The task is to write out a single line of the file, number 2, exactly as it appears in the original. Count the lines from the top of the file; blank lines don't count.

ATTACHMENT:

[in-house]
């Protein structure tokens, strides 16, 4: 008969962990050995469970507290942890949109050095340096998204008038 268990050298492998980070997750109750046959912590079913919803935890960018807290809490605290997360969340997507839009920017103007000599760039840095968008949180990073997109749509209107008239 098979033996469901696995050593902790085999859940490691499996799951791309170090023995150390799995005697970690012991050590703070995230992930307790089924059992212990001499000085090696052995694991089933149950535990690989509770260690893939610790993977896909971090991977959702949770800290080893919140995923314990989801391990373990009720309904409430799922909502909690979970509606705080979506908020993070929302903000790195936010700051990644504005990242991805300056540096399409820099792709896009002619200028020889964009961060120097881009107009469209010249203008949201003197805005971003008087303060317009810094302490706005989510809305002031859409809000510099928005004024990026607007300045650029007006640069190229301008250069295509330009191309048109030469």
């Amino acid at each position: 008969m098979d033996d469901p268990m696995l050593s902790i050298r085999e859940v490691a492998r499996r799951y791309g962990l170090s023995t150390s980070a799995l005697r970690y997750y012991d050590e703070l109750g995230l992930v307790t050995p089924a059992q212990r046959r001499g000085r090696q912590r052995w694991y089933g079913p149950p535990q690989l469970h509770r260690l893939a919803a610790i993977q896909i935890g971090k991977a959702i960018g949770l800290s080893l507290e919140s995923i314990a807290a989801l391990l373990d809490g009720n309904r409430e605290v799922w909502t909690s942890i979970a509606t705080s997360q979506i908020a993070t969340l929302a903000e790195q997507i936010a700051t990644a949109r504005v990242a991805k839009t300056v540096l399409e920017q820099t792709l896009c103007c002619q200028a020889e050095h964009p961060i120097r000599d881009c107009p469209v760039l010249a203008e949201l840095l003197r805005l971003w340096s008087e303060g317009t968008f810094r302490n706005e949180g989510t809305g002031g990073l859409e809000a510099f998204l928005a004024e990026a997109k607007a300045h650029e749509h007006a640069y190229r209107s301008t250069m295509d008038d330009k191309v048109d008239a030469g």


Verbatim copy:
């Protein structure tokens, strides 16, 4: 008969962990050995469970507290942890949109050095340096998204008038 268990050298492998980070997750109750046959912590079913919803935890960018807290809490605290997360969340997507839009920017103007000599760039840095968008949180990073997109749509209107008239 098979033996469901696995050593902790085999859940490691499996799951791309170090023995150390799995005697970690012991050590703070995230992930307790089924059992212990001499000085090696052995694991089933149950535990690989509770260690893939610790993977896909971090991977959702949770800290080893919140995923314990989801391990373990009720309904409430799922909502909690979970509606705080979506908020993070929302903000790195936010700051990644504005990242991805300056540096399409820099792709896009002619200028020889964009961060120097881009107009469209010249203008949201003197805005971003008087303060317009810094302490706005989510809305002031859409809000510099928005004024990026607007300045650029007006640069190229301008250069295509330009191309048109030469």